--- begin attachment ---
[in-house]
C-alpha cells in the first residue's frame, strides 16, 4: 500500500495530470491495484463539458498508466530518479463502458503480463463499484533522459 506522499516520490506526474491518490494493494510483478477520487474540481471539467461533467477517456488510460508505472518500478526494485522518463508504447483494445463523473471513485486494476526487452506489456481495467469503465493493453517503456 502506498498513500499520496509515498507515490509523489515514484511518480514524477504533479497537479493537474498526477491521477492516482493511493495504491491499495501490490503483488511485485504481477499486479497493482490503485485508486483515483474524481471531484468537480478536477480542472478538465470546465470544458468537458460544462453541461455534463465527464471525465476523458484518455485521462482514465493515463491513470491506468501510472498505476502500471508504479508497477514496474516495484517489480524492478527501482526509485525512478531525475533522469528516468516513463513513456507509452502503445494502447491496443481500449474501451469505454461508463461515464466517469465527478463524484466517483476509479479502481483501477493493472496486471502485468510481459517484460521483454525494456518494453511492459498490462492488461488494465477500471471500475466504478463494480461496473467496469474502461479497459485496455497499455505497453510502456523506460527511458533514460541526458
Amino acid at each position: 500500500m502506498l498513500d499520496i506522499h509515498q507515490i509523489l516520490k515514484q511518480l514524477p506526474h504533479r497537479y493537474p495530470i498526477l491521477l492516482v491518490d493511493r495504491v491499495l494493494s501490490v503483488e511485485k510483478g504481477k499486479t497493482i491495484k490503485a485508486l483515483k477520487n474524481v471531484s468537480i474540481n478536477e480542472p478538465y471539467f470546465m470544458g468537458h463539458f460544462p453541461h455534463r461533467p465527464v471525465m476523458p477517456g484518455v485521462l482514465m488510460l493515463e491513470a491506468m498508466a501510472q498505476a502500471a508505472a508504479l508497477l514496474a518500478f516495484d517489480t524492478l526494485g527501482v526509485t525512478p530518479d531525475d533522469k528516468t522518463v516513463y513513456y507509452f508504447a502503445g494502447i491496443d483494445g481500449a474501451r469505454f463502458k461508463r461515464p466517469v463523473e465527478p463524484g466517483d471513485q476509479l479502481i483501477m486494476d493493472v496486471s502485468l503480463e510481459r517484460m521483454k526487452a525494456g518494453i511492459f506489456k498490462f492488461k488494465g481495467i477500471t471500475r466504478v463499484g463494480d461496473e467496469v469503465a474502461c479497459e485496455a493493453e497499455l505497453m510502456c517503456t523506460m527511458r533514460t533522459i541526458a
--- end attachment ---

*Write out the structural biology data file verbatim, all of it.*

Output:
[in-house]
C-alpha cells in the first residue's frame, strides 16, 4: 500500500495530470491495484463539458498508466530518479463502458503480463463499484533522459 506522499516520490506526474491518490494493494510483478477520487474540481471539467461533467477517456488510460508505472518500478526494485522518463508504447483494445463523473471513485486494476526487452506489456481495467469503465493493453517503456 502506498498513500499520496509515498507515490509523489515514484511518480514524477504533479497537479493537474498526477491521477492516482493511493495504491491499495501490490503483488511485485504481477499486479497493482490503485485508486483515483474524481471531484468537480478536477480542472478538465470546465470544458468537458460544462453541461455534463465527464471525465476523458484518455485521462482514465493515463491513470491506468501510472498505476502500471508504479508497477514496474516495484517489480524492478527501482526509485525512478531525475533522469528516468516513463513513456507509452502503445494502447491496443481500449474501451469505454461508463461515464466517469465527478463524484466517483476509479479502481483501477493493472496486471502485468510481459517484460521483454525494456518494453511492459498490462492488461488494465477500471471500475466504478463494480461496473467496469474502461479497459485496455497499455505497453510502456523506460527511458533514460541526458
Amino acid at each position: 500500500m502506498l498513500d499520496i506522499h509515498q507515490i509523489l516520490k515514484q511518480l514524477p506526474h504533479r497537479y493537474p495530470i498526477l491521477l492516482v491518490d493511493r495504491v491499495l494493494s501490490v503483488e511485485k510483478g504481477k499486479t497493482i491495484k490503485a485508486l483515483k477520487n474524481v471531484s468537480i474540481n478536477e480542472p478538465y471539467f470546465m470544458g468537458h463539458f460544462p453541461h455534463r461533467p465527464v471525465m476523458p477517456g484518455v485521462l482514465m488510460l493515463e491513470a491506468m498508466a501510472q498505476a502500471a508505472a508504479l508497477l514496474a518500478f516495484d517489480t524492478l526494485g527501482v526509485t525512478p530518479d531525475d533522469k528516468t522518463v516513463y513513456y507509452f508504447a502503445g494502447i491496443d483494445g481500449a474501451r469505454f463502458k461508463r461515464p466517469v463523473e465527478p463524484g466517483d471513485q476509479l479502481i483501477m486494476d493493472v496486471s502485468l503480463e510481459r517484460m521483454k526487452a525494456g518494453i511492459f506489456k498490462f492488461k488494465g481495467i477500471t471500475r466504478v463499484g463494480d461496473e467496469v469503465a474502461c479497459e485496455a493493453e497499455l505497453m510502456c517503456t523506460m527511458r533514460t533522459i541526458a